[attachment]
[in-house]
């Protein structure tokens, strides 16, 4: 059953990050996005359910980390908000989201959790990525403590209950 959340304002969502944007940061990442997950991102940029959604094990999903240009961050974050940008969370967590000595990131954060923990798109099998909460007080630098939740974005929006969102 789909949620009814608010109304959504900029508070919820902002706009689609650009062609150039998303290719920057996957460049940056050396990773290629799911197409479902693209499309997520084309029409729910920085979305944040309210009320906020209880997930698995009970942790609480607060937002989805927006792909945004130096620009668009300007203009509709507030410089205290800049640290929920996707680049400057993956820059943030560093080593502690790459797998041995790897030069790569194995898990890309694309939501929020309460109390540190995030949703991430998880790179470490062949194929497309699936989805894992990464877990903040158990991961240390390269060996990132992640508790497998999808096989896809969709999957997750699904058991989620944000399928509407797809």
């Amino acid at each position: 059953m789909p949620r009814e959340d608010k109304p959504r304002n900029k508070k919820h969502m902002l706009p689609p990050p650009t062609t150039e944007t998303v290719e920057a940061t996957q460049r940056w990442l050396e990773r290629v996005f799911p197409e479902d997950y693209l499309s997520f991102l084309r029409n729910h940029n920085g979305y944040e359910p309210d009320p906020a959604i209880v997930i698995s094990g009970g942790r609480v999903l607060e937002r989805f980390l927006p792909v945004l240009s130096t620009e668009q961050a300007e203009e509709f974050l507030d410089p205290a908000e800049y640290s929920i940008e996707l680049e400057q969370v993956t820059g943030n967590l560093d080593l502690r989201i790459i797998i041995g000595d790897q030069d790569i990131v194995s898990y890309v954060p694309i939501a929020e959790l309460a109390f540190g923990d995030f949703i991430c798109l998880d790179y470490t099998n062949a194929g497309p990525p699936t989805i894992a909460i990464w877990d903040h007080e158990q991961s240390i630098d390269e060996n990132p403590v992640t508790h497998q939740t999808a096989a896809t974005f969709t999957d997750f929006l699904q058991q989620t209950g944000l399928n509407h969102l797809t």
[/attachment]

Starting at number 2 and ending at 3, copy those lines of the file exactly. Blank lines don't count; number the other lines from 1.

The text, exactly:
């Protein structure tokens, strides 16, 4: 059953990050996005359910980390908000989201959790990525403590209950 959340304002969502944007940061990442997950991102940029959604094990999903240009961050974050940008969370967590000595990131954060923990798109099998909460007080630098939740974005929006969102 789909949620009814608010109304959504900029508070919820902002706009689609650009062609150039998303290719920057996957460049940056050396990773290629799911197409479902693209499309997520084309029409729910920085979305944040309210009320906020209880997930698995009970942790609480607060937002989805927006792909945004130096620009668009300007203009509709507030410089205290800049640290929920996707680049400057993956820059943030560093080593502690790459797998041995790897030069790569194995898990890309694309939501929020309460109390540190995030949703991430998880790179470490062949194929497309699936989805894992990464877990903040158990991961240390390269060996990132992640508790497998999808096989896809969709999957997750699904058991989620944000399928509407797809």
């Amino acid at each position: 059953m789909p949620r009814e959340d608010k109304p959504r304002n900029k508070k919820h969502m902002l706009p689609p990050p650009t062609t150039e944007t998303v290719e920057a940061t996957q460049r940056w990442l050396e990773r290629v996005f799911p197409e479902d997950y693209l499309s997520f991102l084309r029409n729910h940029n920085g979305y944040e359910p309210d009320p906020a959604i209880v997930i698995s094990g009970g942790r609480v999903l607060e937002r989805f980390l927006p792909v945004l240009s130096t620009e668009q961050a300007e203009e509709f974050l507030d410089p205290a908000e800049y640290s929920i940008e996707l680049e400057q969370v993956t820059g943030n967590l560093d080593l502690r989201i790459i797998i041995g000595d790897q030069d790569i990131v194995s898990y890309v954060p694309i939501a929020e959790l309460a109390f540190g923990d995030f949703i991430c798109l998880d790179y470490t099998n062949a194929g497309p990525p699936t989805i894992a909460i990464w877990d903040h007080e158990q991961s240390i630098d390269e060996n990132p403590v992640t508790h497998q939740t999808a096989a896809t974005f969709t999957d997750f929006l699904q058991q989620t209950g944000l399928n509407h969102l797809t």